When Prosper launches his eel-fishing boat, it’s from the sandy, marshy beach of Pomquet Harbour, minutes down the road from the Paqtnkek band office. It was here, 24 years ago, where the arrest and eventual exoneration of Donald Marshall Jr. codified the Mi’kmaw, Maliseet, and Passamaquoddy nations’ rights to fish commercially in Atlantic Canada and Quebec.
What few Canadians know, says Prosper, is that Marshall was fishing for eel.
In August 1993, Marshall, a member of nearby Cape Breton’s Membertou First Nation, caught and sold 210 kilograms of eel to a local buyer for $787.10. He was charged by DFO with fishing without a license, selling eels without a license, and fishing during a closed season, and his equipment was seized. Membertou, like Paqtnkek, is part of the Mi’kmaw nation, the Maritimes’ largest regional tribal group, and that nation rallied to his defense.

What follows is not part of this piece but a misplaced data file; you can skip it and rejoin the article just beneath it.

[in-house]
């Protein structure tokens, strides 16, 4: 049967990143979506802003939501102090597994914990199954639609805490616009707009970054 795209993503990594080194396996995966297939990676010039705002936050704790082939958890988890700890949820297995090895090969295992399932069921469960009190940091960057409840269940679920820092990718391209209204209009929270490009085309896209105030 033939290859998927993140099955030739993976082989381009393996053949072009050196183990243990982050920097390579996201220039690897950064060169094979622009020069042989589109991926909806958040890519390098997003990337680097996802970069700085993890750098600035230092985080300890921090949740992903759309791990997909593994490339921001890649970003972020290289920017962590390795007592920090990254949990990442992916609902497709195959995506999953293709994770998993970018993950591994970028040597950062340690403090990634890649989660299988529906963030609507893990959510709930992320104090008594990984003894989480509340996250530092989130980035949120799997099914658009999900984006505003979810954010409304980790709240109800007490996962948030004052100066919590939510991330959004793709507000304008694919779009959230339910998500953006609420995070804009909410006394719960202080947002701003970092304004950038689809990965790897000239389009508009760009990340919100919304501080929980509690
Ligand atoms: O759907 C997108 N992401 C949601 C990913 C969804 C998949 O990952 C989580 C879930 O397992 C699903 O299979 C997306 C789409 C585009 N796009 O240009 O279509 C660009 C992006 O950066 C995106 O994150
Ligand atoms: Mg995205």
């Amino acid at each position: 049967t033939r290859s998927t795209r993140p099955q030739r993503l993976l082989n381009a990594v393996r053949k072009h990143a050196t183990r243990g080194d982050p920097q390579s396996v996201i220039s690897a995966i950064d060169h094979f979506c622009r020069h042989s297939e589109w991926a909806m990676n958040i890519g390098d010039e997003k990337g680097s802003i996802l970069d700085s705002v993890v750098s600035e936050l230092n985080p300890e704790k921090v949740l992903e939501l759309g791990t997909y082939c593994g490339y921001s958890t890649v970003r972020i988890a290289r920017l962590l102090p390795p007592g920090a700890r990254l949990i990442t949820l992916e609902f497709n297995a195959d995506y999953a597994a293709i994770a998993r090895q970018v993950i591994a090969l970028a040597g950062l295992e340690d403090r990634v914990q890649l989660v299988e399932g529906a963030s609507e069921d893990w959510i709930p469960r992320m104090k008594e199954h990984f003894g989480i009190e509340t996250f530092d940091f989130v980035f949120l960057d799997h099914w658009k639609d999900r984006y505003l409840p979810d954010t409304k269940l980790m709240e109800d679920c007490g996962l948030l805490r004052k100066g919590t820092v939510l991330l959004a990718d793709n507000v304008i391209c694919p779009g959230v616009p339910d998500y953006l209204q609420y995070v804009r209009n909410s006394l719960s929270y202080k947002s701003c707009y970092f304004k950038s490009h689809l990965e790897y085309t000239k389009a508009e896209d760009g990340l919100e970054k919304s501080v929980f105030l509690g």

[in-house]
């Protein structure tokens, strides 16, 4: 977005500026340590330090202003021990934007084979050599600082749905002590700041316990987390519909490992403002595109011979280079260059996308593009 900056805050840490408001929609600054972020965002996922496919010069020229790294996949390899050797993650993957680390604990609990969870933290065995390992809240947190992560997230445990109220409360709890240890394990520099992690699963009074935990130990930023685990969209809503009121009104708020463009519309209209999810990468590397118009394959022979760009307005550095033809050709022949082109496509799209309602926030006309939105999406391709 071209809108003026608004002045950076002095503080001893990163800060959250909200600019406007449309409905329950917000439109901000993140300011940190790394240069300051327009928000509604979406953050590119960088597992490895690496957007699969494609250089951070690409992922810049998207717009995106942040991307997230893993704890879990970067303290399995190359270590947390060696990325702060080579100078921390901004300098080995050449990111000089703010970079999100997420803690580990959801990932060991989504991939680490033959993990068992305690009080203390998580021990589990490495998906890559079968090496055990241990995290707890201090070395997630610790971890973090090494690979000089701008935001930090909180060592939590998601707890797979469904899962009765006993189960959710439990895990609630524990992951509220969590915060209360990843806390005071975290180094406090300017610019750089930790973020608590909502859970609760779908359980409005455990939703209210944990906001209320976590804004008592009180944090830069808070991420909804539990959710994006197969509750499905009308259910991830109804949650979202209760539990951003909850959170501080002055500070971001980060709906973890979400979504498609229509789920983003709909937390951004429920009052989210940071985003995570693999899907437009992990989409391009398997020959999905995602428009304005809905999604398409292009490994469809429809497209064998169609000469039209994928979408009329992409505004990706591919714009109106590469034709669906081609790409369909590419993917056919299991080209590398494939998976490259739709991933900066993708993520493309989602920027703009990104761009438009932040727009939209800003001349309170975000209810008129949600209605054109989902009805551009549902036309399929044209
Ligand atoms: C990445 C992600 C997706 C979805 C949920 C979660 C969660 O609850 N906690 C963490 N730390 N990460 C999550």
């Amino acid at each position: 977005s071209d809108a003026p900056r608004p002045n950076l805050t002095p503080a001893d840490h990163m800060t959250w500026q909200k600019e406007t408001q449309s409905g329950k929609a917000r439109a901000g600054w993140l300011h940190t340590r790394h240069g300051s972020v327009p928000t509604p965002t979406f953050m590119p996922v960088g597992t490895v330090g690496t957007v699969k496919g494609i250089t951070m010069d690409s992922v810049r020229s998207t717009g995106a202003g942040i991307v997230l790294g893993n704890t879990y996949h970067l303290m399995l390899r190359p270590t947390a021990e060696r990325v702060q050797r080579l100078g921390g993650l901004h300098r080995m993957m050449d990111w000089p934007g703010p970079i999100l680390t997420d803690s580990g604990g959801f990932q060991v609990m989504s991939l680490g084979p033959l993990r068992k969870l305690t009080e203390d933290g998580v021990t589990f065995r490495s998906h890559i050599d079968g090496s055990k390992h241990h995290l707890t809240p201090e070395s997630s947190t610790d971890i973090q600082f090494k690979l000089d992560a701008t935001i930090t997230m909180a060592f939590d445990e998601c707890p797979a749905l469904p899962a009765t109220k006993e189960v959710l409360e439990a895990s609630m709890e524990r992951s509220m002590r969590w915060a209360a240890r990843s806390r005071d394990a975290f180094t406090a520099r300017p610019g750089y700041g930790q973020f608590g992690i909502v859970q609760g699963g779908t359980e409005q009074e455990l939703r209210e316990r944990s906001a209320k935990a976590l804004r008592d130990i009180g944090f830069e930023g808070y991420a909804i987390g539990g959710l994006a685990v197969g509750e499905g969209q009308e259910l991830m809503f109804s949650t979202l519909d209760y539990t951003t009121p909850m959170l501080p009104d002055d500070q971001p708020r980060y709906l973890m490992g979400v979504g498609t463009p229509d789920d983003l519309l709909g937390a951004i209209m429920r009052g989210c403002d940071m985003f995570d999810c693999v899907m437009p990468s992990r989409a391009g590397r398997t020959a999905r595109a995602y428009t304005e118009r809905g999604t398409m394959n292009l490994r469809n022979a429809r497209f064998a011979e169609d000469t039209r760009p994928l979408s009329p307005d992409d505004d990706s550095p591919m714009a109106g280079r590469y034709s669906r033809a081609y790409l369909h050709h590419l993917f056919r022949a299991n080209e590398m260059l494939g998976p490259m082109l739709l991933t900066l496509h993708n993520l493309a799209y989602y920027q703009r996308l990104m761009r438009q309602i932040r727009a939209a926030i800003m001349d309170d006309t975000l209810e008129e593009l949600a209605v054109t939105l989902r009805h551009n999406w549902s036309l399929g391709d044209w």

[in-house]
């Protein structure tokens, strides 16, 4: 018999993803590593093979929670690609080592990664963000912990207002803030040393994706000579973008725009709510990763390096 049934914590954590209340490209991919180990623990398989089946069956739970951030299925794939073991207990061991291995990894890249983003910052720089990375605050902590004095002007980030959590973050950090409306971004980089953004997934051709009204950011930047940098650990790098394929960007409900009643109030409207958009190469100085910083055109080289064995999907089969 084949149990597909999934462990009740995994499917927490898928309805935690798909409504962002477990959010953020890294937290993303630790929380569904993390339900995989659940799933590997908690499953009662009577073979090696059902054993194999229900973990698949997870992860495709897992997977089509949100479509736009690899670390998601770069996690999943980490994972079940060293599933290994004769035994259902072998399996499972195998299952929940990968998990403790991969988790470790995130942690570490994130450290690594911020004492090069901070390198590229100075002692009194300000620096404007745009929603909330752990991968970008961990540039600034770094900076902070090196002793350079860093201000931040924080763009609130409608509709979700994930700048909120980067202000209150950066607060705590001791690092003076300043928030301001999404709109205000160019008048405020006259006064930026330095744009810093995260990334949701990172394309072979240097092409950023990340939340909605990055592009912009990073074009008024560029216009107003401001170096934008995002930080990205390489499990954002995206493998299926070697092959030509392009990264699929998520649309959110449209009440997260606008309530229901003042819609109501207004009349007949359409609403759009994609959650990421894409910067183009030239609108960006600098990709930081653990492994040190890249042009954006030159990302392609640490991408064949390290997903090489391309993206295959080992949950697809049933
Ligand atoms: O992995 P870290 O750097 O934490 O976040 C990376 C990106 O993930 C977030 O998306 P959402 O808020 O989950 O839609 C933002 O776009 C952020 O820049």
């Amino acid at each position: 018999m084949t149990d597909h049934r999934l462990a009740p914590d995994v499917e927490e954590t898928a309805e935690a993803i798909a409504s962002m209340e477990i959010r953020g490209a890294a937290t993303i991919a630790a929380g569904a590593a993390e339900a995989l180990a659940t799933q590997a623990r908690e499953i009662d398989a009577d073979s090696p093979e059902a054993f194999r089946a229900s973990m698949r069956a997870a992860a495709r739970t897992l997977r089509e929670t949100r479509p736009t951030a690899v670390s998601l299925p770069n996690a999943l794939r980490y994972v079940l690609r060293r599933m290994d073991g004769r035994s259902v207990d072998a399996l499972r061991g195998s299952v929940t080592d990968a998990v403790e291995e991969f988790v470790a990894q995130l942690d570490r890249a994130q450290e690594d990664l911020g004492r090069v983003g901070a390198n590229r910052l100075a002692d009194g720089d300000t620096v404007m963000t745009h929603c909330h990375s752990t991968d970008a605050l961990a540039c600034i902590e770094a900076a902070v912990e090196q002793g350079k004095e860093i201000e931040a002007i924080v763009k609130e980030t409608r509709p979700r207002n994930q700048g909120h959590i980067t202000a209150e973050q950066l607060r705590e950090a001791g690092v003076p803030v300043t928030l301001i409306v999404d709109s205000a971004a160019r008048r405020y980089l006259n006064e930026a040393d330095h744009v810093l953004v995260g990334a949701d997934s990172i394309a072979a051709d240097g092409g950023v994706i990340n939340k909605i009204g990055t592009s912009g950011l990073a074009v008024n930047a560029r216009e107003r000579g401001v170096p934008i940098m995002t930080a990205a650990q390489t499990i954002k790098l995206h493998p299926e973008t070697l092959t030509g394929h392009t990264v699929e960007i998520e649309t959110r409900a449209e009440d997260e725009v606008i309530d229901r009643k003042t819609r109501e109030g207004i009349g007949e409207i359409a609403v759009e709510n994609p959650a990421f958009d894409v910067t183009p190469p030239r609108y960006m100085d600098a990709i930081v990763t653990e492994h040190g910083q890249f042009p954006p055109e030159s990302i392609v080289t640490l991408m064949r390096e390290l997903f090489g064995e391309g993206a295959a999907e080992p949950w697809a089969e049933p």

It was a double injustice. Marshall had already served nearly 11 years in prison for a murder he didn’t commit (he was later exonerated), and upon his release turned to eeling to make a living. His legal team—including Prosper’s younger brother P. J., who was a law student when the case began—maintained that Peace and Friendship Treaties signed in 1760 and 1761 gave their communities treaty rights to hunt, fish and gather. It took six years for the Supreme Court of Canada to rule, and when it did, it ruled in Marshall’s favor.